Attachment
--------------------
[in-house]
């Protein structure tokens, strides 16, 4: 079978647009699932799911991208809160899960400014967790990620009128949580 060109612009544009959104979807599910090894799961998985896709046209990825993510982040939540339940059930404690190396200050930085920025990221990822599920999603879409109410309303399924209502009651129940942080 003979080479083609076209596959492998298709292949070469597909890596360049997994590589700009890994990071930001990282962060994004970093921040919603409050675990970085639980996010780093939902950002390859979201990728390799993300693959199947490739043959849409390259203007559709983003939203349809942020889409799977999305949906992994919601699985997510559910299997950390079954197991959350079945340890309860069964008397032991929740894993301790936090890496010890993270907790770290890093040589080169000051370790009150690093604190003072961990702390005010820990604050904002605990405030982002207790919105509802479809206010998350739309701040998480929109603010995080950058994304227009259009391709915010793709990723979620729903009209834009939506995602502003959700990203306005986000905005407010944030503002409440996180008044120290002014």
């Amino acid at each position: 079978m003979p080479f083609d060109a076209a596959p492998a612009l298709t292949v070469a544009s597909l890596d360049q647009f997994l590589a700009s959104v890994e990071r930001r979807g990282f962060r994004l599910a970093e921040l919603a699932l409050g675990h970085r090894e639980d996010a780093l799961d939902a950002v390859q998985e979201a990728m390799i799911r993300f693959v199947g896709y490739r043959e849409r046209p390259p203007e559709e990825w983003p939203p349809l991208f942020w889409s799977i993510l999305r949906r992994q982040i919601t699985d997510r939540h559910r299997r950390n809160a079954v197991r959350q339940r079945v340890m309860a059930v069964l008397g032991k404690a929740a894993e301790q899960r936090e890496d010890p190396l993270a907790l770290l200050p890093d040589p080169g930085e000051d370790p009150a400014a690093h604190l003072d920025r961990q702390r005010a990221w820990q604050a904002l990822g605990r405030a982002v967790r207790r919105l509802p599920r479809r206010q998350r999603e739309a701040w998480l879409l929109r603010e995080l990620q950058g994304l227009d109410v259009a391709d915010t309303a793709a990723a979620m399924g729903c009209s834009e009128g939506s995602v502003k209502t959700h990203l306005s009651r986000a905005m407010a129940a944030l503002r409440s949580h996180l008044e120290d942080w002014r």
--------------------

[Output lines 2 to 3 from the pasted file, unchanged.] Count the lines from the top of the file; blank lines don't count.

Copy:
């Protein structure tokens, strides 16, 4: 079978647009699932799911991208809160899960400014967790990620009128949580 060109612009544009959104979807599910090894799961998985896709046209990825993510982040939540339940059930404690190396200050930085920025990221990822599920999603879409109410309303399924209502009651129940942080 003979080479083609076209596959492998298709292949070469597909890596360049997994590589700009890994990071930001990282962060994004970093921040919603409050675990970085639980996010780093939902950002390859979201990728390799993300693959199947490739043959849409390259203007559709983003939203349809942020889409799977999305949906992994919601699985997510559910299997950390079954197991959350079945340890309860069964008397032991929740894993301790936090890496010890993270907790770290890093040589080169000051370790009150690093604190003072961990702390005010820990604050904002605990405030982002207790919105509802479809206010998350739309701040998480929109603010995080950058994304227009259009391709915010793709990723979620729903009209834009939506995602502003959700990203306005986000905005407010944030503002409440996180008044120290002014």
């Amino acid at each position: 079978m003979p080479f083609d060109a076209a596959p492998a612009l298709t292949v070469a544009s597909l890596d360049q647009f997994l590589a700009s959104v890994e990071r930001r979807g990282f962060r994004l599910a970093e921040l919603a699932l409050g675990h970085r090894e639980d996010a780093l799961d939902a950002v390859q998985e979201a990728m390799i799911r993300f693959v199947g896709y490739r043959e849409r046209p390259p203007e559709e990825w983003p939203p349809l991208f942020w889409s799977i993510l999305r949906r992994q982040i919601t699985d997510r939540h559910r299997r950390n809160a079954v197991r959350q339940r079945v340890m309860a059930v069964l008397g032991k404690a929740a894993e301790q899960r936090e890496d010890p190396l993270a907790l770290l200050p890093d040589p080169g930085e000051d370790p009150a400014a690093h604190l003072d920025r961990q702390r005010a990221w820990q604050a904002l990822g605990r405030a982002v967790r207790r919105l509802p599920r479809r206010q998350r999603e739309a701040w998480l879409l929109r603010e995080l990620q950058g994304l227009d109410v259009a391709d915010t309303a793709a990723a979620m399924g729903c009209s834009e009128g939506s995602v502003k209502t959700h990203l306005s009651r986000a905005m407010a129940a944030l503002r409440s949580h996180l008044e120290d942080w002014r």